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Real Madrid vs. Atletico Madrid: Stats Comparison from Madrid Derby 2014

LISBON, PORTUGAL - MAY 24:  Gareth Bale of Real Madrid tries to go through the Atletico defense during the UEFA Champions League Final between Real Madrid and Atletico de Madrid at Estadio da Luz on May 24, 2014 in Lisbon, Portugal.  (Photo by Shaun Botterill/Getty Images)
Shaun Botterill/Getty Images
Tom SunderlandFeatured ColumnistMay 25, 2014

Real Madrid's 4-1 triumph over Atletico Madrid on Saturday proved to be one of those cases where the statistics and figures surrounding it may not accurately tell the tale of their encounter.

Of course, that's all down to how one might interpret the numbers, and there stands some crucial aspects of the fixture that do indicate just why Los Merengues may have come out gleaming.

Their Champions League victory in Lisbon gifts the club a 10th European Cup success—"La Decima"—and just as 10 sits as a key figure for Carlo Ancelotti's team, there are other statistics that separate the two quite aptly.

 

Defence Wins Titles

LISBON, PORTUGAL - MAY 24:  Sergio Ramos of Real Madrid celebrates victory during the UEFA Champions League Final between Real Madrid and Atletico de Madrid at Estadio da Luz on May 24, 2014 in Lisbon, Portugal.  (Photo by Shaun Botterill/Getty Images)
Shaun Botterill/Getty Images

Los Rojiblancos' reputation as Spain's most revered defensive unit was always going to be a factor in Portugal's capital, and for 94 minutes, Diego Simeone's outfit once again rose to the occasion.

However, how suitable it is that on a night with so much talk around the attacking superstars on show, centre-backs Diego Godin and Sergio Ramos should net arguably the most important goals for either side, ESPN FC pointing out the irony:

And Ramos' injury-time equaliser was a befitting way to cap a magnificent outing in general, with Squawka depicting the Spaniard's movement from the back and how his probing from deep helped put Real in control as legs began to tire.

WhoScored.com showed that Godin and defensive partner Miranda took a combined 74 touches, Ramos made almost double that amount with 136 of his own, which although helped by a sizeable share of the possession, is still highly impressive for a man in the back line.

 

Wings Prove Key To Success At Estadio da Luz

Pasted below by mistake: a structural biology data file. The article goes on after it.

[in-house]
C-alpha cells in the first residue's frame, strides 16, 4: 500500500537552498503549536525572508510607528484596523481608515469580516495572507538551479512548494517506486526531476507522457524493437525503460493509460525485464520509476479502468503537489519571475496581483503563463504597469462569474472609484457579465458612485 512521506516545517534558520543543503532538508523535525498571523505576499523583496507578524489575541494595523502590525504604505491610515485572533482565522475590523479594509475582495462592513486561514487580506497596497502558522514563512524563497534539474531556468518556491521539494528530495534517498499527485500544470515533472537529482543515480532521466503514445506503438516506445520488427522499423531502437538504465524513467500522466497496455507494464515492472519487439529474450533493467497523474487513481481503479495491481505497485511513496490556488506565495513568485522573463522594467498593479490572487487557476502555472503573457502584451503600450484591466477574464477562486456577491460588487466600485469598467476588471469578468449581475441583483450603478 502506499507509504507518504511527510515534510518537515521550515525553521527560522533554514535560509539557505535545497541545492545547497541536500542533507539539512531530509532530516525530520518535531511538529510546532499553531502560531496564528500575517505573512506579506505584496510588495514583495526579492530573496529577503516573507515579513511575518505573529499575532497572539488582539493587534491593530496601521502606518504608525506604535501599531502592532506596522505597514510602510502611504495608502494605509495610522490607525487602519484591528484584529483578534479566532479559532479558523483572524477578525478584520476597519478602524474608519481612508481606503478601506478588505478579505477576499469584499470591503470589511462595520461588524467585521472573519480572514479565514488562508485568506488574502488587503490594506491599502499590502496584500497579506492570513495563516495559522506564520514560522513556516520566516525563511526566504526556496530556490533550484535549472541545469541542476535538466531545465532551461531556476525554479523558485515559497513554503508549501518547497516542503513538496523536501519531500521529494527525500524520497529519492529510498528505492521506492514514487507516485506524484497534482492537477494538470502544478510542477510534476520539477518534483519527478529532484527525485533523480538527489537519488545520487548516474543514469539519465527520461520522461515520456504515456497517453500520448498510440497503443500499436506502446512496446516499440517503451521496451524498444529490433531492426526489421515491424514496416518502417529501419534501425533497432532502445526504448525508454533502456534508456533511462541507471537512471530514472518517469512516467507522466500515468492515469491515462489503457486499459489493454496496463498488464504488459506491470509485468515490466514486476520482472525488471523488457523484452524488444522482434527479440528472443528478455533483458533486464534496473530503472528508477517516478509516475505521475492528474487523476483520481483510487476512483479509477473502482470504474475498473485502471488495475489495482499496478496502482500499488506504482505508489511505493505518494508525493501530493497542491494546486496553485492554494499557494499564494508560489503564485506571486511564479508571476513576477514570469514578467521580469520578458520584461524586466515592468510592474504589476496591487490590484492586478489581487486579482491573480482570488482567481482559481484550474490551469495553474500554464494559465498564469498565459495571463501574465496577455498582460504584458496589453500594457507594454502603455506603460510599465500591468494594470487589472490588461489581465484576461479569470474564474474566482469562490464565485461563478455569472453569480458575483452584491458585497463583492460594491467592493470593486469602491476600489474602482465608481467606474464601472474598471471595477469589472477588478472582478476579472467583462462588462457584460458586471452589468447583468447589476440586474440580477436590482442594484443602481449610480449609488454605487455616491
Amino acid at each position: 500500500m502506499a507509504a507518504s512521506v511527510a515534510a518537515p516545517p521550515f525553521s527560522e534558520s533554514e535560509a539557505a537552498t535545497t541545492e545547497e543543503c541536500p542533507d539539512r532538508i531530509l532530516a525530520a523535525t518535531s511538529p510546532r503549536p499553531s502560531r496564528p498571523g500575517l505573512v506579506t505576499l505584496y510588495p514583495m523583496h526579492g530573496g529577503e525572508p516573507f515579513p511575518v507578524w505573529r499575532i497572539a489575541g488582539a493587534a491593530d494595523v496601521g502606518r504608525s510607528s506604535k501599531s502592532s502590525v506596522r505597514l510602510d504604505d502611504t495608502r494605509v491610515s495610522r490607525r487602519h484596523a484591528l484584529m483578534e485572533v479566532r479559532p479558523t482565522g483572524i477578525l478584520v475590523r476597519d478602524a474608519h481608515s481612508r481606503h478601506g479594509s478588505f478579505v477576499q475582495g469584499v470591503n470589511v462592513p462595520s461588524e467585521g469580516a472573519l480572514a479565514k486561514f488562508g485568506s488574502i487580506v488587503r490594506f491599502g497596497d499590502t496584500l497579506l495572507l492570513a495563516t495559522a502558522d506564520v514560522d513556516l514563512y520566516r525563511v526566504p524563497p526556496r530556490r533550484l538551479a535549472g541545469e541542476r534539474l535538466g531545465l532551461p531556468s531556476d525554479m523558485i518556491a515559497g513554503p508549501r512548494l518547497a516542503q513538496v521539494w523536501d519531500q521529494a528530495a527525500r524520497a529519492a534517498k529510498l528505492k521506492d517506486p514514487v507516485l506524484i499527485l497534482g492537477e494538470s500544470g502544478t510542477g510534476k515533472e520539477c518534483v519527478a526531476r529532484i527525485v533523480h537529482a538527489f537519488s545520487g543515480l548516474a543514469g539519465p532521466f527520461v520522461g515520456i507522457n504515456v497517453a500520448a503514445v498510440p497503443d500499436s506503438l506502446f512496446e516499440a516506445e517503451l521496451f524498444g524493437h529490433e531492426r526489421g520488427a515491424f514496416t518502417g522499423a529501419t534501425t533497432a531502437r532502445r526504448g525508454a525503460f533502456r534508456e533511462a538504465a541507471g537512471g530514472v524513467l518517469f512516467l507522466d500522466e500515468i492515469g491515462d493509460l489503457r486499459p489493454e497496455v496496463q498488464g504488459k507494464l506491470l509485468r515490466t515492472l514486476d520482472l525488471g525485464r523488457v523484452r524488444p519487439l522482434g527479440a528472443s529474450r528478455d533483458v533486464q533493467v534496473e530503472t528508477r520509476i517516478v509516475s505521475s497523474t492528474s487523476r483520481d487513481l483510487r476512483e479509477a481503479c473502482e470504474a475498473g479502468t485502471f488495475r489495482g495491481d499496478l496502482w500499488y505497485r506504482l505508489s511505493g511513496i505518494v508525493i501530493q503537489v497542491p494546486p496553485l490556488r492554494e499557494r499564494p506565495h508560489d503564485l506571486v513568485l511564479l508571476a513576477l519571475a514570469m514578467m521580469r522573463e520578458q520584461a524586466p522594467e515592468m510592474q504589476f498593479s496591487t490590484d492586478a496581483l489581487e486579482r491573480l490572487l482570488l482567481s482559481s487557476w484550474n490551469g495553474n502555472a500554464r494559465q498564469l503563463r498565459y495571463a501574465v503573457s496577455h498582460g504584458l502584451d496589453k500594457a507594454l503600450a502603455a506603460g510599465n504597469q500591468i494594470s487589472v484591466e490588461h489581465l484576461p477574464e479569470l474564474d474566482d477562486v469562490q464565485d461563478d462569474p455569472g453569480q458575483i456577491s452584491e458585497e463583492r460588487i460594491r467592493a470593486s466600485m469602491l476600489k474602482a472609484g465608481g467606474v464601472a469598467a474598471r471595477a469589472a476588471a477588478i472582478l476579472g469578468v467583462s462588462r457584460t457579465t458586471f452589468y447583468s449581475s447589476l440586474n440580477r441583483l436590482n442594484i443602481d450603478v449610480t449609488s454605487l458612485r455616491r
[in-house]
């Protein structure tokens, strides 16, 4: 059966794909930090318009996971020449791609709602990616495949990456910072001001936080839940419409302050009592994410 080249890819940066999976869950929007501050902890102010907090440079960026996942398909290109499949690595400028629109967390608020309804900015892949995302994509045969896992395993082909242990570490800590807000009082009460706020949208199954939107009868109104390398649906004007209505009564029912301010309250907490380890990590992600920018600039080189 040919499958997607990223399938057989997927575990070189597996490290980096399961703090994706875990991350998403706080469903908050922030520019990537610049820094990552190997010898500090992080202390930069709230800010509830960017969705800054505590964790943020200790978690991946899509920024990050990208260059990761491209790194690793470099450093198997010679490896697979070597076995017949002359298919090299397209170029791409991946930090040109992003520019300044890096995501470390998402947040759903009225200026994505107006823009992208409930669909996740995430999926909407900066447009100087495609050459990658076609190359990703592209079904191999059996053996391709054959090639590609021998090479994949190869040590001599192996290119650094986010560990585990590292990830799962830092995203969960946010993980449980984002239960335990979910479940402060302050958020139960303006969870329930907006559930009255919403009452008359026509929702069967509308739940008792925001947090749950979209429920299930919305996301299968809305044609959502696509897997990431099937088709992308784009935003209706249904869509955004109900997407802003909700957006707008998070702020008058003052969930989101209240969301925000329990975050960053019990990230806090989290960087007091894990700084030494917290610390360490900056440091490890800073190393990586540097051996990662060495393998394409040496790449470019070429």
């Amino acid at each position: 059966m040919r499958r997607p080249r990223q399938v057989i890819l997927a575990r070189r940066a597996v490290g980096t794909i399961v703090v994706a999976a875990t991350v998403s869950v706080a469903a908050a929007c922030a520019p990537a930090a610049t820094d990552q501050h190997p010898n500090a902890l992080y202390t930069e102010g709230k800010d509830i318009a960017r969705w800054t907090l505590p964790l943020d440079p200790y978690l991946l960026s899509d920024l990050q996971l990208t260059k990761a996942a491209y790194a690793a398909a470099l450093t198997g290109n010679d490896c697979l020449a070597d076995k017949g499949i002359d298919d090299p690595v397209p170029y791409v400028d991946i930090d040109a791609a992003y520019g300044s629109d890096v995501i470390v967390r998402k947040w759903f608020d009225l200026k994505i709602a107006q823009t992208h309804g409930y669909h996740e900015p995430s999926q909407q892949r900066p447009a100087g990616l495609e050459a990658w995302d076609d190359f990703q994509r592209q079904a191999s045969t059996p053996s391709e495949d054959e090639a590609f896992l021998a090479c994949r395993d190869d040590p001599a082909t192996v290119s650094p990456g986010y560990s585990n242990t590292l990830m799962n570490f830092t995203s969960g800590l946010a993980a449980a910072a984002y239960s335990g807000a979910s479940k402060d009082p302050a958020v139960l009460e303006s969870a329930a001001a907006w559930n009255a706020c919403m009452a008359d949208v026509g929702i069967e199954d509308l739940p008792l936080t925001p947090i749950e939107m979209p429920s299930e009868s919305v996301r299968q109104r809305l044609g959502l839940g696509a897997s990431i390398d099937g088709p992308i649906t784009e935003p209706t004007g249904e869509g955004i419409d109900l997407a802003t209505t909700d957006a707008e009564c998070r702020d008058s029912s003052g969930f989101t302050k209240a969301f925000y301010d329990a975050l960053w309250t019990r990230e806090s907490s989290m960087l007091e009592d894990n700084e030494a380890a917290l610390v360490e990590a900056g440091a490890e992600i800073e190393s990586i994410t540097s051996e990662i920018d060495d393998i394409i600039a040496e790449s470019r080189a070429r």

LISBON, PORTUGAL - MAY 24:  Juanfran and Gabi of Club Atletico de Madrid close down Ángel Di Maria and Fabio Coentrao of Real Madrid during the UEFA Champions League Final between Real Madrid and Atletico de Madrid at Estadio da Luz on May 24, 2014 in Lis
Laurence Griffiths/Getty Images

And another irony of the matter is that Benfica's Estadio da Luz, home of the Eagles, should produce a final where it was the victors' use of the wings that paved their way to victory.

Squawka illustrated just how the Madrid representatives sized up against one another, with Real pumping 40 crosses in from out wide, finding the target with 11, while Atleti connected with just three of an attempted 22:

Via Squawka

As aforementioned, we of course have to take possession into account here.

Gareth Bale, Cristiano Ronaldo, Angel Di Maria and Dani Carvajal were those most responsible for easing Ancelotti's burden from the flanks as the Atletico defence ultimately gave way to irresistible pressure.

 

Short Ball Beats The Long Game

It's a fairly small point, but a vital one, that the passing and distribution of any goalkeeper is one attribute that often goes without note.

LISBON, PORTUGAL - MAY 24:  Iker Casillas of Real Madrid shows his frustration during the UEFA Champions League Final between Real Madrid and Atletico de Madrid at Estadio da Luz on May 24, 2014 in Lisbon, Portugal.  (Photo by Alex Livesey/Getty Images)
Alex Livesey/Getty Images

However, on Saturday, there was a distinct difference between how Iker Casillas and Thibaut Courtois fed their teammates, the latter completing just 27 percent of his passes, per WhoScored, while Casillas' 82 percent was far more impressive.

Squawka provides a closer look at just why Courtois wasn't finding his range, evidently attempting to find his men in enemy territory all too often:

Via Squawka

Being eager to get his side up the pitch is one thing, but for the Belgian youngster to find a teammate in just two of an attempted 10 long balls is a gargantuan sacrifice in possession, and one his team obviously couldn't withstand.

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